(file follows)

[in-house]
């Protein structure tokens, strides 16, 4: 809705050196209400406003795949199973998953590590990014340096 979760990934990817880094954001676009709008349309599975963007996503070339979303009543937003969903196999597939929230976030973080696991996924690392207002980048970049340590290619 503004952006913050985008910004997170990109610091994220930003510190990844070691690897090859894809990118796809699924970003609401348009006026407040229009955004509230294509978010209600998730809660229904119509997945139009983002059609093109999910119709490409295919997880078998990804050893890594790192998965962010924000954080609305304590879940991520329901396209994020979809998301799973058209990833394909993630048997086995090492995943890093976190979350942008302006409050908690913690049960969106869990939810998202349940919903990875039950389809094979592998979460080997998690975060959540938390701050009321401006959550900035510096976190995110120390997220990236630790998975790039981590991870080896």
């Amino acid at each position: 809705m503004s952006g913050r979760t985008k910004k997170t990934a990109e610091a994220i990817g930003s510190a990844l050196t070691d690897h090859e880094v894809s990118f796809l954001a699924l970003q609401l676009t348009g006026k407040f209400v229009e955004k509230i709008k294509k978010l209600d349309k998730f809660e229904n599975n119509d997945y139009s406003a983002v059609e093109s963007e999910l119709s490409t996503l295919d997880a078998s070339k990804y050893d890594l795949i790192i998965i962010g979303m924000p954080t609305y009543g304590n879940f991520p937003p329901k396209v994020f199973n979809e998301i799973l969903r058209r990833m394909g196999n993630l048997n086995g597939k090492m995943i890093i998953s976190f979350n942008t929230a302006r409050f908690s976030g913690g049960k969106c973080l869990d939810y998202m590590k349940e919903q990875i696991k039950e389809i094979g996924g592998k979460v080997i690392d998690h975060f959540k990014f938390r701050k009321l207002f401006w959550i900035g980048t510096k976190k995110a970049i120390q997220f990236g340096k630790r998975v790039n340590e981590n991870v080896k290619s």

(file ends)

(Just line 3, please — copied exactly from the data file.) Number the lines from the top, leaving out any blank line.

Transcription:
């Amino acid at each position: 809705m503004s952006g913050r979760t985008k910004k997170t990934a990109e610091a994220i990817g930003s510190a990844l050196t070691d690897h090859e880094v894809s990118f796809l954001a699924l970003q609401l676009t348009g006026k407040f209400v229009e955004k509230i709008k294509k978010l209600d349309k998730f809660e229904n599975n119509d997945y139009s406003a983002v059609e093109s963007e999910l119709s490409t996503l295919d997880a078998s070339k990804y050893d890594l795949i790192i998965i962010g979303m924000p954080t609305y009543g304590n879940f991520p937003p329901k396209v994020f199973n979809e998301i799973l969903r058209r990833m394909g196999n993630l048997n086995g597939k090492m995943i890093i998953s976190f979350n942008t929230a302006r409050f908690s976030g913690g049960k969106c973080l869990d939810y998202m590590k349940e919903q990875i696991k039950e389809i094979g996924g592998k979460v080997i690392d998690h975060f959540k990014f938390r701050k009321l207002f401006w959550i900035g980048t510096k976190k995110a970049i120390q997220f990236g340096k630790r998975v790039n340590e981590n991870v080896k290619s």